Under this rule, if the former opinion in this case had failed to notice the question and had made no mention of it, the right to raise and [***4]  rely on it subsequent to that time (the facts being substantially the same) would be settled against defendant. On the other hand if the question was left open by the first opinion, or if it was shown therein that it was not determined upon its merits, it is not foreclosed and may be again relied on as though that opinion had not been rendered.

The case of Nashville, Chattanooga & St. Louis Ry. Co. v. Banks, 168 Ky. 579, 182 S.W. 660, relied on by counsel for plaintiff,  [*210]  announces no different doctrine from that stated above, but, on the contrary, it supports the rule as we have stated it herein when the opinion says: "The rule long since established in this court is, that where the first opinion does not contain any notice of errors relied on for reversal by the appellant, if these same errors appear upon the second appeal and relied on for reversal, they will be considered as having been decided adversely to the contention of appellant upon the first appeal." The former opinion in this case did notice the question now under consideration and it expressly declined to pass upon it, and reversed the case solely for the reason hereinbefore stated. The [***5]  opinion says on that point: "It will be readily seen from this evidence, which is all there is in the record on the subject, that if we should assume, as we do assume for the purposes of this decision, that the injury received by Perkins was caused by the negligence of the company, the evidence wholly fails to show, directly or by fair or reasonable inference, that his death from consumption was the result of this injury." The words which we have italicized, conclusively show that the court expressly refrained from determining the question upon the merits and assumed its existence only "for the purposes of this decision," which necessarily left it open "for the purpose of" future decisions.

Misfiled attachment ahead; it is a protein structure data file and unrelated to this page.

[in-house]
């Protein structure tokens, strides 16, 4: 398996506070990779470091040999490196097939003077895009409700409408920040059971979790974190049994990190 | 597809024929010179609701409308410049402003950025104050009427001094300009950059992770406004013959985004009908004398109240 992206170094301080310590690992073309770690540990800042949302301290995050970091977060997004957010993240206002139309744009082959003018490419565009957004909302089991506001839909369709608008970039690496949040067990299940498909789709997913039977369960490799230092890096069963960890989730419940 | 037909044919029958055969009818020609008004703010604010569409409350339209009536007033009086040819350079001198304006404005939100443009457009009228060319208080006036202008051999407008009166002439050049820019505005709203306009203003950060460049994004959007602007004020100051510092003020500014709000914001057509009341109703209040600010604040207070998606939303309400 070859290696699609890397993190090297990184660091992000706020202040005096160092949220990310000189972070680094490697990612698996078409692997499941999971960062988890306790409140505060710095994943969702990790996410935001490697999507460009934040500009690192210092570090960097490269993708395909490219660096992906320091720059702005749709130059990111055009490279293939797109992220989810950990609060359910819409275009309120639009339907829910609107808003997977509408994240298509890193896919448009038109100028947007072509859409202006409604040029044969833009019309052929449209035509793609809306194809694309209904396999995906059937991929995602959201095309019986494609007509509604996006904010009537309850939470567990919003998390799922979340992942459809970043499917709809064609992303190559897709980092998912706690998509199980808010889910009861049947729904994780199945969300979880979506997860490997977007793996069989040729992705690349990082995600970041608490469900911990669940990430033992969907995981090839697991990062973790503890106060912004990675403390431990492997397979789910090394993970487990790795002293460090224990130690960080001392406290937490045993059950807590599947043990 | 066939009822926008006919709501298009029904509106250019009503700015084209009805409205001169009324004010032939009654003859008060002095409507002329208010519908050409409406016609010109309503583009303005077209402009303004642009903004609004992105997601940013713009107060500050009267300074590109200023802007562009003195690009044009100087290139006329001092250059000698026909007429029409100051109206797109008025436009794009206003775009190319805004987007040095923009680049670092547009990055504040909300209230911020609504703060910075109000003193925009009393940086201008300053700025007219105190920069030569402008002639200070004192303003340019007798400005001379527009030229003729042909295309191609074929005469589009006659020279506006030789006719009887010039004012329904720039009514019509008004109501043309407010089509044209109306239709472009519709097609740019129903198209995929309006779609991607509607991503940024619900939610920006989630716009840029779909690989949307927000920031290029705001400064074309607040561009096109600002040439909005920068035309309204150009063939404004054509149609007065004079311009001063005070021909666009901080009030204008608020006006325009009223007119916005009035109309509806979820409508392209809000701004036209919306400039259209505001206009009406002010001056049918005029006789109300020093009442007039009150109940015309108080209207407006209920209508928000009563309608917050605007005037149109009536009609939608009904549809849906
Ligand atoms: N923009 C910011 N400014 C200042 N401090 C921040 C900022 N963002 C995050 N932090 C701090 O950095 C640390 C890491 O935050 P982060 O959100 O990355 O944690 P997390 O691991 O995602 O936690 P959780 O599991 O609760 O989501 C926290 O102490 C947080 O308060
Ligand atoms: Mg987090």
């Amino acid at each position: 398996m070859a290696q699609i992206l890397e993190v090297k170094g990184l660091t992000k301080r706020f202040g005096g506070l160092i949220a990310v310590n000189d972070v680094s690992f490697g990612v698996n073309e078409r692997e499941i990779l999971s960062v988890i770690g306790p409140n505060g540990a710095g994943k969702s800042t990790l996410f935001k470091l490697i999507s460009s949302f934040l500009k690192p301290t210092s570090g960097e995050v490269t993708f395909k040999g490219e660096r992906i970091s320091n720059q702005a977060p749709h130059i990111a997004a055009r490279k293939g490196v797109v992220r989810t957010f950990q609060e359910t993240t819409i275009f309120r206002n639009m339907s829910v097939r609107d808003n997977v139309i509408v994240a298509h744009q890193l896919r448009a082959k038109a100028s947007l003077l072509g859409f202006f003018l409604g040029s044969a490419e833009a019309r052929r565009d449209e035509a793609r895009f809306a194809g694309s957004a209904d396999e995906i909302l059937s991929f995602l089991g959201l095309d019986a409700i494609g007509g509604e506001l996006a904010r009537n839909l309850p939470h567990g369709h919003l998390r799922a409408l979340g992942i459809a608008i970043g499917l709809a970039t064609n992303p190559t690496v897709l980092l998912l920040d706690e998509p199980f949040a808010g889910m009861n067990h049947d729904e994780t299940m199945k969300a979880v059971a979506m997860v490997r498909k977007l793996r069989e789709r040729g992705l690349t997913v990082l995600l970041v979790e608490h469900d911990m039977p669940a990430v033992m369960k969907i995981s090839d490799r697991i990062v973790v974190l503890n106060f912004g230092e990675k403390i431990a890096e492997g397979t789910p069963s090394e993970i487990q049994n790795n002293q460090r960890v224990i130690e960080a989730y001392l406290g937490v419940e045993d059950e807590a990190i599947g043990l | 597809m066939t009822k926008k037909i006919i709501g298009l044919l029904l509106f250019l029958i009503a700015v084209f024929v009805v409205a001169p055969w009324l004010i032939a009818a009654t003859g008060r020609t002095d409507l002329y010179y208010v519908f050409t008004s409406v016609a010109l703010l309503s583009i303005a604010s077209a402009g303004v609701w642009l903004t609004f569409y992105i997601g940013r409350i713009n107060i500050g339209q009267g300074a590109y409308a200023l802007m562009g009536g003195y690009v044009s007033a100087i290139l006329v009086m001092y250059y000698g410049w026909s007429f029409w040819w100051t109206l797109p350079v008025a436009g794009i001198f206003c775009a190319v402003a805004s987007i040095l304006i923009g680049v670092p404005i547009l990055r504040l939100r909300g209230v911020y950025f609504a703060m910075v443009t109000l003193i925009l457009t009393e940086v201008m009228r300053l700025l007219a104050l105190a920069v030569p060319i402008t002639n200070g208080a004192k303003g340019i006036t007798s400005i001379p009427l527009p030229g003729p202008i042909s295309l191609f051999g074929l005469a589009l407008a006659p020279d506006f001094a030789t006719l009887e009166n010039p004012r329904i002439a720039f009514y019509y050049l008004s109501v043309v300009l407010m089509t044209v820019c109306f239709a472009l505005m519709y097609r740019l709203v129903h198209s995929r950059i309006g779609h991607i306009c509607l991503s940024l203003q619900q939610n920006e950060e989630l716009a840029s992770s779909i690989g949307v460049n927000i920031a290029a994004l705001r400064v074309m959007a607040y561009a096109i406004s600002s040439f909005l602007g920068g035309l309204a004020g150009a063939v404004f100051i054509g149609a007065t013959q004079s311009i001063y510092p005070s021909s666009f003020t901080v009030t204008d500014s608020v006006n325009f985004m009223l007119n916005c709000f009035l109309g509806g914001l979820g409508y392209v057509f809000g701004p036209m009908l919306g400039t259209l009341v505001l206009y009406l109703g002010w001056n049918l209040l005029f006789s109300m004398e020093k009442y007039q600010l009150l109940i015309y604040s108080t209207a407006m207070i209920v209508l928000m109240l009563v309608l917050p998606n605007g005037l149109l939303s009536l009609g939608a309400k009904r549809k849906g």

Having disposed of this preliminary  [**778]  question, we come now to a consideration of the merits as shown by the testimony in the record. The decedent at the time he was injured was a stout, healthy young man about eighteen years of age and weighed between 150 and 160 pounds. He had been working for defendant as a section hand about eighteen months according to a signed written statement made by him. On the particular occasion the section crew was engaged in loading ties on a flat [***6]  car. They were taken from a stack on the right of way and carried to the car, where they were taken by two of the hands upon the car and stacked thereon. The method employed was to build up the load from either end of the car inclining it upwards from a space in the middle where the two hands on the car worked; and they themselves did the stacking of the ties. When the stacks met in the middle of the car the same hands would then roll down the higher ends of the stacks to the middle so as to fill up that space and thus finish the load. That method of loading ties was not only the usual and customary one  [*211]  employed but appears to have been the only one adopted for that purpose. Each of the men on the car would take hold of one end of the tie and toss it up on the stack or walk up the stack, which was constructed, according to the testimony, somewhat after the fashion of a stairway, and place it where, in their judgment, it was necessary in order to successfully accomplish the work. Some of the ties had not been properly adjusted in the stack by the decedent and his co-laborer on the car, who was assisting him in the work, and without any moving of the car some of them rolled [***7]  down and caught plaintiff's left ankle inflicting a bruise thereon, and in extricating himself he either jumped or fell to the ground when it is claimed he injured his left side. Upon these facts it is claimed that defendant was negligent in failing to furnish decedent a safe place in which to perform his work, and in adopting an unsafe method of performing it.